SuperNova™ LED Lightboxes with SEG Fabric Graphics feature fast, tool-free assembly. The aluminum extrusion frames assemble with knobs, using both slide and corner connectors. Single and double-side lightboxes are available in standard and custom sizes.
Ask about shelving, literature holders, and tablet attachment options.
Attached UL-approved LED Modules
ColorTrue LED Lights
Durable 6063/6065 T6 Aluminum
Translucent Knobs (no shadows)
HD Silicone Edge Fabric Graphics
Single and Double-sided Frames
Standard and Custom Sizes
Lifetime Warranty on Workmanship
Purchase and Rental Options
Custom and Portable Options
Since 1993, Classic Exhibits has been North America’s leading builder of quality trade show exhibits for professional exhibitors. Browse through 1500 contemporary displays or request a custom design personalized to your trade show marketing goals.
Find success on the trade show floor with an exhibit that reflects your marketing message… at a price that will make your CFO giddy. For more information, see http://www.classicexhibits.com.
There are Three Types of Trade Show Exhibit Rentals: Rejects, Reruns, and Remarkables. All rentals depend on the exhibit supplier’s inventory and willingness to customize. So what’s the difference?
Rejects: These are instantly recognizable as traditional rental designs from the GSC show manual. They are built from battered aluminum extrusion and Sintra graphic inserts. They are ugly, ineffective, and increasingly being replaced by modern modular wall systems.
Reruns: Many rental designs now use modular wall systems. A very positive trend. Unfortunately, the designs depend on the supplier’s inventory, which is often limited. That means choosing from a narrow selection of inline and island configurations which are repeated again and again on the show floor. It’s a step up, but not a custom rental.
Remarkables: Customized rental designs are the exception since they depend on a large rental inventory, custom manufacturing, and design flexibility. They are generally indistinguishable from a purchase exhibit, since they are personalized to the exhibitor’s marketing requirements. They can be more expensive, but even that depends on the rental supplier and the exhibitor’s willingness to commit to multiple rentals.
Just because a supplier has a rental option, it doesn’t guarantee their rental inventory supports “remarkable” designs. Ask questions. Request designs. See photos of past rental projects. Finally, don’t fall in love too quickly. You deserve to date a few unremarkable candidates before committing to a long-term relationship.
Classic Exhibits Inc. designs and manufacturers portable, modular, hybrid, custom, and rental exhibit solutions. Classic Exhibits products are represented by an extensive distributor network in North America and in select International markets. For more information, contact us at 866-652-2100 or www.classicexhibits.com.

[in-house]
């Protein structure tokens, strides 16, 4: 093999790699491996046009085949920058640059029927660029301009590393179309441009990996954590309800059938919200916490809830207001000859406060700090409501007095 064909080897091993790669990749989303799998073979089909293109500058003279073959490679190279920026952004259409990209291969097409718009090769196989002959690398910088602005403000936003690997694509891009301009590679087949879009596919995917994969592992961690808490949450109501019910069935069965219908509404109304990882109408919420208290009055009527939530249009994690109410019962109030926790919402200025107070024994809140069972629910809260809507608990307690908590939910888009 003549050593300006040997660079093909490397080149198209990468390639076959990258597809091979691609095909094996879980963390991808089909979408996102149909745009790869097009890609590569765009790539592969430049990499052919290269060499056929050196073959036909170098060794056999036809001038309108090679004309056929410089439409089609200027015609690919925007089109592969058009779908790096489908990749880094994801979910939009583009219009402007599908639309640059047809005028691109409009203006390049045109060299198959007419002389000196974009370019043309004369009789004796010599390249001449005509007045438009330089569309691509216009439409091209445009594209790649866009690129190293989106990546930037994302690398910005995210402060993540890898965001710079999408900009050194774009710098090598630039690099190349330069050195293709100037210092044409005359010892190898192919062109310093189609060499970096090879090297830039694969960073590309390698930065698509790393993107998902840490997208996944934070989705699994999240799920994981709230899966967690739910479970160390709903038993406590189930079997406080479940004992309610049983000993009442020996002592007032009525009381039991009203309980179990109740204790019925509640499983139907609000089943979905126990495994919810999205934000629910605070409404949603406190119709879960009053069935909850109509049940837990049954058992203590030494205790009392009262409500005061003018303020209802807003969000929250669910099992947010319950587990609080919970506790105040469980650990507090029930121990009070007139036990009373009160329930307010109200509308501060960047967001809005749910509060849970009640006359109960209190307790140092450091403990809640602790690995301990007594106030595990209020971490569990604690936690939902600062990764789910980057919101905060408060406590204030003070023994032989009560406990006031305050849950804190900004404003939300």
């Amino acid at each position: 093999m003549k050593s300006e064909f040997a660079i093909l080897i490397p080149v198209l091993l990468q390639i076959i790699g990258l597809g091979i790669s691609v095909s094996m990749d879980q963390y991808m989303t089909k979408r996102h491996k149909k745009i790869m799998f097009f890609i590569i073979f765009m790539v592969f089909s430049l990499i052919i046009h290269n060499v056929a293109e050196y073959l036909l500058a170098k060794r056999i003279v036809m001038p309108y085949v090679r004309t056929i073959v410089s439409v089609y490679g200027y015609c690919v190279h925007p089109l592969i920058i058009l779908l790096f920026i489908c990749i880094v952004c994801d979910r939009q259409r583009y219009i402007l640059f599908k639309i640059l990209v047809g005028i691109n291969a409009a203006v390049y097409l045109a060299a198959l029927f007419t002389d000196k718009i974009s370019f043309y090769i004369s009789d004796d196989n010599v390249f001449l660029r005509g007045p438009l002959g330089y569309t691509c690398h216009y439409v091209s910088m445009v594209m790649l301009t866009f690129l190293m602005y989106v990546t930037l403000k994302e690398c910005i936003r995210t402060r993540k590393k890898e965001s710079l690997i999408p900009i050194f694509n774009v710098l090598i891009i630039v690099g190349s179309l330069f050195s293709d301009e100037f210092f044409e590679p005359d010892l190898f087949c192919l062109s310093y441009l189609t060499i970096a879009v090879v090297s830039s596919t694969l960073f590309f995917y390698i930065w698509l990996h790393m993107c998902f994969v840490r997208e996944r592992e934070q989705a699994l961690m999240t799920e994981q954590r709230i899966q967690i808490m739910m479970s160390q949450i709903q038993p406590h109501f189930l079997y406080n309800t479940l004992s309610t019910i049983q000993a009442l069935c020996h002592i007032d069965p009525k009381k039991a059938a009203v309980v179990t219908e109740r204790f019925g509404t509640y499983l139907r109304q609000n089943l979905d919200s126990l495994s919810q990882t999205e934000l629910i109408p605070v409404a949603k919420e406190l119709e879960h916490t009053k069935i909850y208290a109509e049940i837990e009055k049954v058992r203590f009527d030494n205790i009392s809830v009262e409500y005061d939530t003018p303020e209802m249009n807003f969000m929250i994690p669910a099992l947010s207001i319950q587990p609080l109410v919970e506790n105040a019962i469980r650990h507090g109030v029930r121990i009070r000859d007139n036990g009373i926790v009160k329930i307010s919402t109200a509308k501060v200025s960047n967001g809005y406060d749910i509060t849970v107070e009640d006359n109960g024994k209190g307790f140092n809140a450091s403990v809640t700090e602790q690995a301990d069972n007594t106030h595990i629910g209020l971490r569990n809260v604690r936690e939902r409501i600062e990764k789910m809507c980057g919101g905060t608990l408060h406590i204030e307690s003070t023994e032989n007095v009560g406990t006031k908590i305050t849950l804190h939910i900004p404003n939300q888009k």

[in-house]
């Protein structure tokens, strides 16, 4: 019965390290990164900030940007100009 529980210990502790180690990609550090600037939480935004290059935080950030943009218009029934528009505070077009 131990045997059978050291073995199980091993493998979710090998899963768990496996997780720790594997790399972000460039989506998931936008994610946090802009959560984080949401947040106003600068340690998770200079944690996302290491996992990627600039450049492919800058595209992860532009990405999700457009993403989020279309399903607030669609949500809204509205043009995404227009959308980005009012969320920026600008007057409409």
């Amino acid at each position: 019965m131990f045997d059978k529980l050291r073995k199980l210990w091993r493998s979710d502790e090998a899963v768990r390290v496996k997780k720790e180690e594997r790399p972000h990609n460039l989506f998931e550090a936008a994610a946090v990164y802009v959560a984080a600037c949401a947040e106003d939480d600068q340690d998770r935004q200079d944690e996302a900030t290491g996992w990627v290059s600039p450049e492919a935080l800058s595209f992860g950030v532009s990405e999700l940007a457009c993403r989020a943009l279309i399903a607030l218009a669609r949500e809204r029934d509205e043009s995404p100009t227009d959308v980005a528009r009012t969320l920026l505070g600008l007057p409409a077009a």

Yeah yeah, you’ve had enough Game of Thrones analogies, articles, and opinions about how the show ended. Me, too. I get it, but bear with me for just ONE MORE because I bet you haven’t read something that compares your favorite characters with — you guessed it — Trade Show Exhibitors!
So, sit back and contemplate who you are, or rather, who you want to be and see if this makes sense — unlike the ending to GoT.
*Spoiler Alert: Read only if you have finished Game of Thrones, will never watch the show, or some jerk has already spoiled the ending for you.
In the Order of My Favorite GoT Characters
Arya Stark – Arya exhibitors are underestimated but won’t stand for anyone’s bull.
They work hard and hone their skills slowly and wisely, making a list and
checking it… over and over. Arya exhibitors reach out to learn from the masters.
They take notes and practice until their own skills are formidable, planning
seamlessly for victory each step of the way.
They surprise their adversaries and show up fearless to every show and walk away triumphant. But don’t be fooled; they aren’t perfect. They learn from failures. Step-by-step they keep getting better, more clever, and eventually shatter their competition like a total boss.
Samwell Tarly – OK, so these exhibitors might not always be the front-runner “winners,” but you have to love them. They might be a little timid at first and need some hand-holding but, dang, are they loyal. They trust those they deem experts (like their exhibit house professional), and they are generally open to new ideas and strategies.
However, these exhibitors are not pushovers: they are intelligent and perceptive, so don’t perceive their willingness to follow as a weakness. Their intuition is spot on, and in the end, their steady strategy pays off consistently. They also tend to befriend the right people and create meaningful and lasting professional partnerships — priceless on and off the trade show floor.
Tyrion Lannister – This “wanna be” 50 x50 exhibitor excels in a 10×10 footprint. They are smart and clever, making the best of what they are given. Strategy is their king, and they make wise trade show marketing decisions in the beginning, winning the trust of many big clients. But then, over time, their confidence (and a few bad habits) gets the best of them which leads to dumber and dumber choices as they grow.
They aren’t evil, just overly confident in their own abilities. But don’t worry, the Tyrion exhibitor is ultimately a strategic player and will wise up and get it together (by partnering with the right supportive team) in time to GROW into a brilliant 20×20 booth. Still not the biggest, but it’s perfect for their awakened goals.
Sansa Stark – Sansa exhibitors are supremely confident, intelligent, skeptical, and bold. They exhibit with a honed strategy based on learning from past failures (traumas). They are “under the radar” triumphant in the end and have their own loyal following who will forever be faithful.
Clients stick with them for the long haul, and their activity in the booth is mostly current customers looking for “what’s new” from their favorite vendor. Oh, and they have a design aesthetic that cannot be beat. Their booth will look stunning.